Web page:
Federal Criminal Cases v. Florida Criminal CasesDavid C. Hardy
Federal criminal cases are very different from criminal cases in Florida state courts. Below are examples of some of the differences.
The Manner of Investigation
Federal criminal investigations are generally proactive, while state criminal investigations are generally reactive.
Federal law enforcement agencies generally investigate a matter for some time before they make an arrest. In fact, by the time a person realizes that they are under federal investigation, federal law enforcement agents may have been investigating them for many months. In contrast, Florida law enforcement officers generally begin their investigation at or near the time of arrest.
Federal Prosecutors Can Pick Their Cases
Sometimes, the federal criminal courts and the state criminal courts both have jurisdiction over a case. In these situations federal prosecutors have a choice – they can take the case themselves, or they can leave it to the state prosecutors. The federal prosecutor’s decision on whether or not to take the case will be based on the priorities of their U.S. Attorney’s Office, but they generally pick cases that they believe are going to be easy to prove. State prosecutors, on the other hand, don’t have this luxury. If a crime takes place in their jurisdiction and the federal prosecutors don’t take it, they have to deal with it.
Federal Grand Juries v. State Grand Juries
In Federal Court, the 5thAmendment to the U.S. Constitution requires that persons accused of a felony (a crime that can be punished by more than a year in prison) must be charged by a Grand Jury Indictment, unless the person voluntarily waives that right. In Florida Courts, the Florida Constitution requires only that those persons accused of a capital crime (a crime punishable by death) must be charged by a Grand Jury Indictment.
In both the Federal and Florida systems, when the charges don’t require an indictment, the prosecutor can charge the case in a document called an information.
The Federal Government Has Extensive Resources
Cases in federal court are investigated by agencies such as the FBI, DEA, Homeland Security, and Secret Service. These agencies, along with the United States Department of Justice, have large budgets, and essentially limitless resources with which to investigate alleged criminal activity. State agencies, on the other hand, generally have fewer resources at the disposal to investigate alleged criminal activity.
The Rules of Criminal Procedure Are Different
The rules of criminal procedure in federal court are different from the rules of criminal procedure in Florida State Courts.
For example, in Florida courts the rules of criminal procedure allow for a defense attorney to depose (interview under oath) all of the witnesses that the state prosecutor intends to call at trial before the trial. In the federal system, however, the defense attorney generally is not allowed to depose witnesses before trial, and often doesn’t even know who the witnesses will be until the first day of trial.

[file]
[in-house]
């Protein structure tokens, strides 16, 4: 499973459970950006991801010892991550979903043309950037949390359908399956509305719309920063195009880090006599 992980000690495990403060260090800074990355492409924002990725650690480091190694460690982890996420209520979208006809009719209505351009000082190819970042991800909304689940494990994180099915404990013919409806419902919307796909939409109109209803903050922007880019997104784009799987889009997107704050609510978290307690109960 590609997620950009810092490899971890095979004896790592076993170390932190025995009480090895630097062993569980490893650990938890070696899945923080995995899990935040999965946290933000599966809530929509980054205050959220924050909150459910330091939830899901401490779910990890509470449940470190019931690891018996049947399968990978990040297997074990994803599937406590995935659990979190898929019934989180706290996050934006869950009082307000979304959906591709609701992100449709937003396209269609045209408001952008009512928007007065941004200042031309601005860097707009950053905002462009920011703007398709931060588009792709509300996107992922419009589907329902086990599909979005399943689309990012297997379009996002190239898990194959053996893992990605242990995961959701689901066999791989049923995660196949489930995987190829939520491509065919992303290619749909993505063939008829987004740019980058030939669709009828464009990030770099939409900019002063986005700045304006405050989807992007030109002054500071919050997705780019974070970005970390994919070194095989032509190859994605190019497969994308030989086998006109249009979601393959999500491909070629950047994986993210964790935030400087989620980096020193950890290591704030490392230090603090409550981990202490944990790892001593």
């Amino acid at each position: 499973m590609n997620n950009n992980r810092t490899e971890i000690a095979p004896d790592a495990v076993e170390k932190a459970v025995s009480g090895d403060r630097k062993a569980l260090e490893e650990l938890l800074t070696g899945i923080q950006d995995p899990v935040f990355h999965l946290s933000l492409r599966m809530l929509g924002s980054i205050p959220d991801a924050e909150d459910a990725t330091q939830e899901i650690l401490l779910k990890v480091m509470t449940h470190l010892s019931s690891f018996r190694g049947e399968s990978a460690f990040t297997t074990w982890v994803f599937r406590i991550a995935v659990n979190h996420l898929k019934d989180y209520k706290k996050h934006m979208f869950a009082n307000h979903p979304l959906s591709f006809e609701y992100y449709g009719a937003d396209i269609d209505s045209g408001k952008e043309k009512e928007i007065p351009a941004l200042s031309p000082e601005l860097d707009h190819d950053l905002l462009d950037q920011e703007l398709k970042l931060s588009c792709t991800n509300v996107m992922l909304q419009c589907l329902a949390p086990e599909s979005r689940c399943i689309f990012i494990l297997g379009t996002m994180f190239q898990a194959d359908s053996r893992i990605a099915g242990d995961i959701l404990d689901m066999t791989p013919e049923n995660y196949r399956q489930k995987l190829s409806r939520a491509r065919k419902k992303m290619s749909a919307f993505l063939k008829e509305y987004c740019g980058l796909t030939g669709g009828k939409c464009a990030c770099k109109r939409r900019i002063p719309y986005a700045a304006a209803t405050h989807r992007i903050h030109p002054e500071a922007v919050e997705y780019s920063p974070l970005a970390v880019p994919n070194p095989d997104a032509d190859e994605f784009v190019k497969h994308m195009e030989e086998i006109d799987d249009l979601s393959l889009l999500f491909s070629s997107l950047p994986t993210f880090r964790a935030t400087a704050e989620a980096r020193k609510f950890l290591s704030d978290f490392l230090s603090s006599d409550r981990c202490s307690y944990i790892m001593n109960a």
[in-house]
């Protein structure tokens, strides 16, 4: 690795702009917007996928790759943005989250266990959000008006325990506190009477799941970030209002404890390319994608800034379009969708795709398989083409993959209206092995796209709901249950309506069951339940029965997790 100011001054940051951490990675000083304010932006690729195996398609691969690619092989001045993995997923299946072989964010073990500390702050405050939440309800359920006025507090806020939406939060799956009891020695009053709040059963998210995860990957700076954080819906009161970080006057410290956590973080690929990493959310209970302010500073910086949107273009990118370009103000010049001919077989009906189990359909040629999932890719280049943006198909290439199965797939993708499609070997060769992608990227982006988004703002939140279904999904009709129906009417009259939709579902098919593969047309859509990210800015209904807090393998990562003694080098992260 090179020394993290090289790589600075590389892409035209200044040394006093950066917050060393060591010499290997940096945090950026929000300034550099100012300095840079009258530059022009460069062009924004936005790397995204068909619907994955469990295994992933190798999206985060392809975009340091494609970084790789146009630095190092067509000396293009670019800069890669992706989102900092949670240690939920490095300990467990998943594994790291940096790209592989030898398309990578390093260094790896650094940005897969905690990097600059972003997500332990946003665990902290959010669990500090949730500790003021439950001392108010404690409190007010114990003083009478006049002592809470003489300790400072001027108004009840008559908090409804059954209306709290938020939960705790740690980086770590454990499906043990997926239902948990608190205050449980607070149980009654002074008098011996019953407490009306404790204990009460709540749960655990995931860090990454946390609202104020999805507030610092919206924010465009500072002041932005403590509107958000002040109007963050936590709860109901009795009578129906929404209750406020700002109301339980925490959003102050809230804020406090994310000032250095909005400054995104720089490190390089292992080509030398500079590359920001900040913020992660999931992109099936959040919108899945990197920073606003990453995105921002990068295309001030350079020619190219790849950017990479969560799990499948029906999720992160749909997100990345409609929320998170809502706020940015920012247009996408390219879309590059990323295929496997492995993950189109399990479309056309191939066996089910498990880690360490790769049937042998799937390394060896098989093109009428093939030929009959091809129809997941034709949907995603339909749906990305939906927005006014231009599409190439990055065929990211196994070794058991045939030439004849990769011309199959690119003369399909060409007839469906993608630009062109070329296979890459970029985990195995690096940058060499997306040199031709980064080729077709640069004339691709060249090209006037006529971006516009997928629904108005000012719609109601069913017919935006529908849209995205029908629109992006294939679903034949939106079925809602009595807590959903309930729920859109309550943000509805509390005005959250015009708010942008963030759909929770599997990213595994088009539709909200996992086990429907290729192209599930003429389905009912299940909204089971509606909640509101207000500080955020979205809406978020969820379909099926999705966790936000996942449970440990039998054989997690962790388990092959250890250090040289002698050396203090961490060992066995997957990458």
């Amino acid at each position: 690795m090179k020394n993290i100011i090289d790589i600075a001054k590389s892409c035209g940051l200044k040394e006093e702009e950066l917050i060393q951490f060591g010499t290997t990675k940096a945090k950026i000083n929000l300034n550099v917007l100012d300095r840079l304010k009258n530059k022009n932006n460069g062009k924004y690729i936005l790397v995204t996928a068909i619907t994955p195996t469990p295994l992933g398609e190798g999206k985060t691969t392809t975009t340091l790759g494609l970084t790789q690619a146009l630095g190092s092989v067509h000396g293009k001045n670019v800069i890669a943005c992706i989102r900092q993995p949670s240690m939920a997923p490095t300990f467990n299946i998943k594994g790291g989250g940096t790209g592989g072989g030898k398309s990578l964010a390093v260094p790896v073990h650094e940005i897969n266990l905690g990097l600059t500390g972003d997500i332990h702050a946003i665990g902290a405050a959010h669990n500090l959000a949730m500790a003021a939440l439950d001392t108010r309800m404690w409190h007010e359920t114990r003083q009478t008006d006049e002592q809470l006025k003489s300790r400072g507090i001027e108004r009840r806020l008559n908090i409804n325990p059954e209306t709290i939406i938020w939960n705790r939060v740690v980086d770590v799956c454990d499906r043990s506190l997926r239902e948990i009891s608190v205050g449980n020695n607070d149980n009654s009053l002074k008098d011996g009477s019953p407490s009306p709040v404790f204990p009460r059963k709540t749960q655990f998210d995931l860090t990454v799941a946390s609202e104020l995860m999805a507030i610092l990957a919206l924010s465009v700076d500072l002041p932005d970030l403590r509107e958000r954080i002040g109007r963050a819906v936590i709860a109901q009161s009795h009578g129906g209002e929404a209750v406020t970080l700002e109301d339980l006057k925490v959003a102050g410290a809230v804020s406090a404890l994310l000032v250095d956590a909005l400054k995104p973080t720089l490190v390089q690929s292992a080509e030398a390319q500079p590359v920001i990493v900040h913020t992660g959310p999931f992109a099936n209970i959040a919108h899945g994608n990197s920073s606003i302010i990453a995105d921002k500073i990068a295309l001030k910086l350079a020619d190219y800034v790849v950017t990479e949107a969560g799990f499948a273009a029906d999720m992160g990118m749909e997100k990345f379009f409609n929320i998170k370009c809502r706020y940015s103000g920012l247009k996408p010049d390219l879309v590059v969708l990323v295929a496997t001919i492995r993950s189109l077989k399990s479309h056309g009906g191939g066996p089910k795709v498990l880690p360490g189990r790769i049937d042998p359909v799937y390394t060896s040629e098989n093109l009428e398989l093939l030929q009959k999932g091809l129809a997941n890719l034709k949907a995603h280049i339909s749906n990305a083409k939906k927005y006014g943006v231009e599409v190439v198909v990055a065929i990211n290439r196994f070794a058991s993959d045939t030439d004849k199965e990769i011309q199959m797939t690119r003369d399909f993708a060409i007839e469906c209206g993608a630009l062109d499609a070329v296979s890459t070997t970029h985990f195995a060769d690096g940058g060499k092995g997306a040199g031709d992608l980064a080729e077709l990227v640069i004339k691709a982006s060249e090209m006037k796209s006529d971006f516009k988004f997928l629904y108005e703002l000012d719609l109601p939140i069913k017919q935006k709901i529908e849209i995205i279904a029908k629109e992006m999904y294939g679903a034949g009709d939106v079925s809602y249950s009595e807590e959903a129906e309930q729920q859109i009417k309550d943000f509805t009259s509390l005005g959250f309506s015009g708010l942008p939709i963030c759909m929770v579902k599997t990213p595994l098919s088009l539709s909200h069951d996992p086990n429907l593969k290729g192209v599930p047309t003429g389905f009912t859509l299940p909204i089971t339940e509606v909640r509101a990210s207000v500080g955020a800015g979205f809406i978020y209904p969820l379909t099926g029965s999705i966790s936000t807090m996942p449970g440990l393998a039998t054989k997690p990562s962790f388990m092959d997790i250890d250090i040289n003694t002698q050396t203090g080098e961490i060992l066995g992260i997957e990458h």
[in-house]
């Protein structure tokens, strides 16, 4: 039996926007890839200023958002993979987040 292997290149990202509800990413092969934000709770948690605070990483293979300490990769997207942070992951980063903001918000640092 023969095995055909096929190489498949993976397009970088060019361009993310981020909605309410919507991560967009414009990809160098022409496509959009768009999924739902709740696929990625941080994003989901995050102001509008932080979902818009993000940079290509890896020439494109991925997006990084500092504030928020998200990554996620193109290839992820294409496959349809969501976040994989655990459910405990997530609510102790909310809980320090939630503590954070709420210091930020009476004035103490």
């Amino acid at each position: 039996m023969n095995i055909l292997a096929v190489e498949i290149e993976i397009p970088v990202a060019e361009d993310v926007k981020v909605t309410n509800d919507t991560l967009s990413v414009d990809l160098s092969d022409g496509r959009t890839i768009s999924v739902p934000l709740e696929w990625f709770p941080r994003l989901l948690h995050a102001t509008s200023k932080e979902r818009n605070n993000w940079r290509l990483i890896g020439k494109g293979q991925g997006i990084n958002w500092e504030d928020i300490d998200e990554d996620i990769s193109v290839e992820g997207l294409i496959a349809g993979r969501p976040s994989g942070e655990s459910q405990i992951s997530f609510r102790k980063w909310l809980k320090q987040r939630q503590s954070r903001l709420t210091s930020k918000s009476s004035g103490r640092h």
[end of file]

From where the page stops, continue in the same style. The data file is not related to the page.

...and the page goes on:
Federal Criminal Sentencing Law is Different From Florida Criminal Sentencing Law
The rules for federal criminal sentencing are completely different than the rules for Florida criminal sentencing.
Federal judges, when deciding what sentence to impose, will consider a variety of factors, including the United States Sentencing Guidelines. The United States Sentencing Guidelines provide a suggested sentencing range of imprisonment, house arrest, or probation for the judge to impose. The length of the sentence the guidelines suggest is based on the severity of the offense (for example, in a drug case the weight of the drug), the defendant’s role in the offense, and the defendant’s criminal history. Federal judges take other factors into account, including the nature and circumstances of the offense, the history and characteristics of the defendant, and the need to avoid unwarranted sentencing disparities. As long as the charged offense does not have a minimum mandatory sentence, federal judges have a tremendous amount of discretion in their sentencing decisions.
In contrast, as stated by the Florida Legislature, the primary purpose of sentencing in Florida state courts is to punish the offender.
When deciding what sentence to impose, Florida circuit court judges use a system called the Florida Criminal Punishment Code. That system assigns a certain number of points to the current charges, as well additional points for any prior criminal history. Once a certain number of points are reached, the general rule is that the judge must sentence the offender to Florida state prison – the more points, the more prison time. Florida law does allow Florida Judges to sentence a defendant below the prison sentence required by the Florida Criminal Punishment Codein some circumstances. For example, if the judge finds that a defendant requires specialized treatment for a mental disorder unrelated to substance abuse, or that the need for payment of restitution to the victim outweighs the need for a prison sentence, or that the victim was an initiator, willing participant, aggressor, or provoker of the incident, then the judge can impose a probationary sentence rather than send the defendant to prison.